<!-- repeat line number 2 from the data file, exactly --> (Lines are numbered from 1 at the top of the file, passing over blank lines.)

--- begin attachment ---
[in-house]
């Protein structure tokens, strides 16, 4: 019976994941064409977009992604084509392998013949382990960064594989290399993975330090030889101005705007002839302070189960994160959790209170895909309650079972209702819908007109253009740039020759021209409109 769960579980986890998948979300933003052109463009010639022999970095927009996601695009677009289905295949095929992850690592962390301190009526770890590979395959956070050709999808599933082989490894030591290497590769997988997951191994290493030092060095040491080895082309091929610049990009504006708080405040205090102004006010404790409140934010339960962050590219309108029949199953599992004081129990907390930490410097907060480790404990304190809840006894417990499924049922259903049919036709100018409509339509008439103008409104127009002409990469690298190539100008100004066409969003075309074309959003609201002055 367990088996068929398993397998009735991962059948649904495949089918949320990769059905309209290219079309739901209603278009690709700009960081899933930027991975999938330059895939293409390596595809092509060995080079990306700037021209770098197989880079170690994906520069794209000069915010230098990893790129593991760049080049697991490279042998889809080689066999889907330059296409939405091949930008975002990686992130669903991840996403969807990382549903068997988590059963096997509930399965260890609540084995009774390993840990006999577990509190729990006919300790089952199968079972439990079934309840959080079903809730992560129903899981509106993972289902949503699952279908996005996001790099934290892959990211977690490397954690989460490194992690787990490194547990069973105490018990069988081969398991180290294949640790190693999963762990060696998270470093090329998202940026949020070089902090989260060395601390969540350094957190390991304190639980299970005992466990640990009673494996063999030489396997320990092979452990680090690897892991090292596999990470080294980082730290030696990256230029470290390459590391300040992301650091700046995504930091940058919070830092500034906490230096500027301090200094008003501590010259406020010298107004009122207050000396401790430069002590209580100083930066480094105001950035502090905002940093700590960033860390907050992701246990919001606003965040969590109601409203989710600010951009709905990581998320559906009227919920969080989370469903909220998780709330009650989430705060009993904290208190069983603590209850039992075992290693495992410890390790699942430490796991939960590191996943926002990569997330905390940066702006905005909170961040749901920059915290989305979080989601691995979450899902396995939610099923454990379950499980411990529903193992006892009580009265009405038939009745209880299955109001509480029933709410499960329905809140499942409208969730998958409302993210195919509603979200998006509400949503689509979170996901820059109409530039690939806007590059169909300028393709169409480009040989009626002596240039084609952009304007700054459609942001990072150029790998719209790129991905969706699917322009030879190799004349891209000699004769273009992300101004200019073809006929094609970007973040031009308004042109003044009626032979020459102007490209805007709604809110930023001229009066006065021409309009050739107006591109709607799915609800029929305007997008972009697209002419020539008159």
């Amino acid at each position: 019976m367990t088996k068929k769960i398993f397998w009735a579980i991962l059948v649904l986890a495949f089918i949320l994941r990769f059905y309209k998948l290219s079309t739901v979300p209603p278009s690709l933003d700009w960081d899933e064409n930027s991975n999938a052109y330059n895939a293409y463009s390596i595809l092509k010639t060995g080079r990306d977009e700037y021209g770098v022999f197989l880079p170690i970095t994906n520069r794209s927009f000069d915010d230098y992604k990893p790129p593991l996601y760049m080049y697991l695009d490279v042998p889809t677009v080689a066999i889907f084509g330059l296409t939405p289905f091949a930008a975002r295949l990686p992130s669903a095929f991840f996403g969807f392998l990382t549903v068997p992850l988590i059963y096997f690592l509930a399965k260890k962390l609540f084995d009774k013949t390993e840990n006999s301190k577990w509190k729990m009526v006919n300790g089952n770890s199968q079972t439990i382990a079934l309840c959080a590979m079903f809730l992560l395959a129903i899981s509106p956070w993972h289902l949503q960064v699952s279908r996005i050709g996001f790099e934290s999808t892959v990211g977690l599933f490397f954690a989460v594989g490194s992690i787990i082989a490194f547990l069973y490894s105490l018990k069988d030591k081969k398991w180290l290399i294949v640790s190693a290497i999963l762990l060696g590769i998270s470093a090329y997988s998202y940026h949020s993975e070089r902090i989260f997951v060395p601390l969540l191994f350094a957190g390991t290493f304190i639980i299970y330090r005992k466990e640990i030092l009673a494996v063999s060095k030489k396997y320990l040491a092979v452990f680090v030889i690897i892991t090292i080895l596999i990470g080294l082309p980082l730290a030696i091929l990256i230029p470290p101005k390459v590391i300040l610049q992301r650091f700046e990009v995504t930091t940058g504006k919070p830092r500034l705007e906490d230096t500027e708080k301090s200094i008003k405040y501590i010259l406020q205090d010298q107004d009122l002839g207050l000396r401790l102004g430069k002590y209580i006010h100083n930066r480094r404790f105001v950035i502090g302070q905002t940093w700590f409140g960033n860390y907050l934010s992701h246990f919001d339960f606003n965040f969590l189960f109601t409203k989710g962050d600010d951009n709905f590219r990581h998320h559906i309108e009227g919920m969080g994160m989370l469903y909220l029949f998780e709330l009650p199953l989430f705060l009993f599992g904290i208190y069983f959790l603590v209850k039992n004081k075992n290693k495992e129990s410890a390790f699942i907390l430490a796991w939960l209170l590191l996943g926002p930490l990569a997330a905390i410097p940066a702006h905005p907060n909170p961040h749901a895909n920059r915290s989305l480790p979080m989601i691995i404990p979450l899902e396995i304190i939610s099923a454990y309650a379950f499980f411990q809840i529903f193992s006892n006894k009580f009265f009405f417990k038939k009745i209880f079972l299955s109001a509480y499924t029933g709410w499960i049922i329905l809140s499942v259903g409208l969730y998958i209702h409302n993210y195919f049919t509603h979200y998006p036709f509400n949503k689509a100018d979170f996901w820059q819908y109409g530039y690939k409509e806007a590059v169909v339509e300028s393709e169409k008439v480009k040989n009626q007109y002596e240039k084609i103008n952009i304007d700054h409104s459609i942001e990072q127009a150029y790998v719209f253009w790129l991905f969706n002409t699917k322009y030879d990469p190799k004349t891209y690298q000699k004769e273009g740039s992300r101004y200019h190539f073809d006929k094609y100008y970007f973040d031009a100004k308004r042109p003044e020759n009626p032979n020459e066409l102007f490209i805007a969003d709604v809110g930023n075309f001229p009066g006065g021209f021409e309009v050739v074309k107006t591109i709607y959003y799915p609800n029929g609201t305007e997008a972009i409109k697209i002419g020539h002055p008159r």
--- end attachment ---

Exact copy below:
């Protein structure tokens, strides 16, 4: 019976994941064409977009992604084509392998013949382990960064594989290399993975330090030889101005705007002839302070189960994160959790209170895909309650079972209702819908007109253009740039020759021209409109 769960579980986890998948979300933003052109463009010639022999970095927009996601695009677009289905295949095929992850690592962390301190009526770890590979395959956070050709999808599933082989490894030591290497590769997988997951191994290493030092060095040491080895082309091929610049990009504006708080405040205090102004006010404790409140934010339960962050590219309108029949199953599992004081129990907390930490410097907060480790404990304190809840006894417990499924049922259903049919036709100018409509339509008439103008409104127009002409990469690298190539100008100004066409969003075309074309959003609201002055 367990088996068929398993397998009735991962059948649904495949089918949320990769059905309209290219079309739901209603278009690709700009960081899933930027991975999938330059895939293409390596595809092509060995080079990306700037021209770098197989880079170690994906520069794209000069915010230098990893790129593991760049080049697991490279042998889809080689066999889907330059296409939405091949930008975002990686992130669903991840996403969807990382549903068997988590059963096997509930399965260890609540084995009774390993840990006999577990509190729990006919300790089952199968079972439990079934309840959080079903809730992560129903899981509106993972289902949503699952279908996005996001790099934290892959990211977690490397954690989460490194992690787990490194547990069973105490018990069988081969398991180290294949640790190693999963762990060696998270470093090329998202940026949020070089902090989260060395601390969540350094957190390991304190639980299970005992466990640990009673494996063999030489396997320990092979452990680090690897892991090292596999990470080294980082730290030696990256230029470290390459590391300040992301650091700046995504930091940058919070830092500034906490230096500027301090200094008003501590010259406020010298107004009122207050000396401790430069002590209580100083930066480094105001950035502090905002940093700590960033860390907050992701246990919001606003965040969590109601409203989710600010951009709905990581998320559906009227919920969080989370469903909220998780709330009650989430705060009993904290208190069983603590209850039992075992290693495992410890390790699942430490796991939960590191996943926002990569997330905390940066702006905005909170961040749901920059915290989305979080989601691995979450899902396995939610099923454990379950499980411990529903193992006892009580009265009405038939009745209880299955109001509480029933709410499960329905809140499942409208969730998958409302993210195919509603979200998006509400949503689509979170996901820059109409530039690939806007590059169909300028393709169409480009040989009626002596240039084609952009304007700054459609942001990072150029790998719209790129991905969706699917322009030879190799004349891209000699004769273009992300101004200019073809006929094609970007973040031009308004042109003044009626032979020459102007490209805007709604809110930023001229009066006065021409309009050739107006591109709607799915609800029929305007997008972009697209002419020539008159």